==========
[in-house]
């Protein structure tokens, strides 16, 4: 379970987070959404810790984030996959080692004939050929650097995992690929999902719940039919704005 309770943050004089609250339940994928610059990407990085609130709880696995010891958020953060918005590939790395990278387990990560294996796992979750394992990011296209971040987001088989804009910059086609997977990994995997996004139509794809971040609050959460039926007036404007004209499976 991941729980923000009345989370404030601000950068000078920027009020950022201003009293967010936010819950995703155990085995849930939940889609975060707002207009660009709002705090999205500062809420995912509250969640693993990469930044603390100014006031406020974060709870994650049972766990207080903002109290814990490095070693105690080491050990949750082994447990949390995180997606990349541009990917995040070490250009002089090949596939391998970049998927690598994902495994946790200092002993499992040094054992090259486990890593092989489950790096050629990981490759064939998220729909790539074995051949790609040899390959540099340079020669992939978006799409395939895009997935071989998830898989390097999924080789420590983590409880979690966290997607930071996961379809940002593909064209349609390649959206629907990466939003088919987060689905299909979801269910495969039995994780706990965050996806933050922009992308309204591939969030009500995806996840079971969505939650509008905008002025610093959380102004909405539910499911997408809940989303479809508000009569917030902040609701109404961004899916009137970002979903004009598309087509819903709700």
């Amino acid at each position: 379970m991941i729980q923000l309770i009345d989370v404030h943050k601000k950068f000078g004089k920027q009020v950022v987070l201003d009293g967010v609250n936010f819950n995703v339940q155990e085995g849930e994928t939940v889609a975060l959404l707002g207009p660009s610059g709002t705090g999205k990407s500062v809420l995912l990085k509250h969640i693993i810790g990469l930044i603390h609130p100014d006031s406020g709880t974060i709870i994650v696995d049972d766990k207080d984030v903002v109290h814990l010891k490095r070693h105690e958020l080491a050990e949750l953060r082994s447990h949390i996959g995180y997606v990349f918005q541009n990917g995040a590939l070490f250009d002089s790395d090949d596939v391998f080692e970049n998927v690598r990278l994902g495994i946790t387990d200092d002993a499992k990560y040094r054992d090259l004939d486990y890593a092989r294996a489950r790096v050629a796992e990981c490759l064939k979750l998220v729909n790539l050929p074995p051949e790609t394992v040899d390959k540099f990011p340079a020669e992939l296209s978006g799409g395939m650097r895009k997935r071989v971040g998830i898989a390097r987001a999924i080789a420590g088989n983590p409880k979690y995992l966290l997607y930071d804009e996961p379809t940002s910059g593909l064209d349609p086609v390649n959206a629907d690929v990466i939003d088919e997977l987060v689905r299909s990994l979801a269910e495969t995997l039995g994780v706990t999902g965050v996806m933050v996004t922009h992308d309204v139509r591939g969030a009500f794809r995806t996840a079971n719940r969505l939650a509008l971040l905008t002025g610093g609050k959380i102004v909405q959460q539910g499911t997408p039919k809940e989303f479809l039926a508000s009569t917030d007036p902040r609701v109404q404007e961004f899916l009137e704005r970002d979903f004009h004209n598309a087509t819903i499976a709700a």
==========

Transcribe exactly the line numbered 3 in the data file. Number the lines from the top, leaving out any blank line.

């Amino acid at each position: 379970m991941i729980q923000l309770i009345d989370v404030h943050k601000k950068f000078g004089k920027q009020v950022v987070l201003d009293g967010v609250n936010f819950n995703v339940q155990e085995g849930e994928t939940v889609a975060l959404l707002g207009p660009s610059g709002t705090g999205k990407s500062v809420l995912l990085k509250h969640i693993i810790g990469l930044i603390h609130p100014d006031s406020g709880t974060i709870i994650v696995d049972d766990k207080d984030v903002v109290h814990l010891k490095r070693h105690e958020l080491a050990e949750l953060r082994s447990h949390i996959g995180y997606v990349f918005q541009n990917g995040a590939l070490f250009d002089s790395d090949d596939v391998f080692e970049n998927v690598r990278l994902g495994i946790t387990d200092d002993a499992k990560y040094r054992d090259l004939d486990y890593a092989r294996a489950r790096v050629a796992e990981c490759l064939k979750l998220v729909n790539l050929p074995p051949e790609t394992v040899d390959k540099f990011p340079a020669e992939l296209s978006g799409g395939m650097r895009k997935r071989v971040g998830i898989a390097r987001a999924i080789a420590g088989n983590p409880k979690y995992l966290l997607y930071d804009e996961p379809t940002s910059g593909l064209d349609p086609v390649n959206a629907d690929v990466i939003d088919e997977l987060v689905r299909s990994l979801a269910e495969t995997l039995g994780v706990t999902g965050v996806m933050v996004t922009h992308d309204v139509r591939g969030a009500f794809r995806t996840a079971n719940r969505l939650a509008l971040l905008t002025g610093g609050k959380i102004v909405q959460q539910g499911t997408p039919k809940e989303f479809l039926a508000s009569t917030d007036p902040r609701v109404q404007e961004f899916l009137e704005r970002d979903f004009h004209n598309a087509t819903i499976a709700a």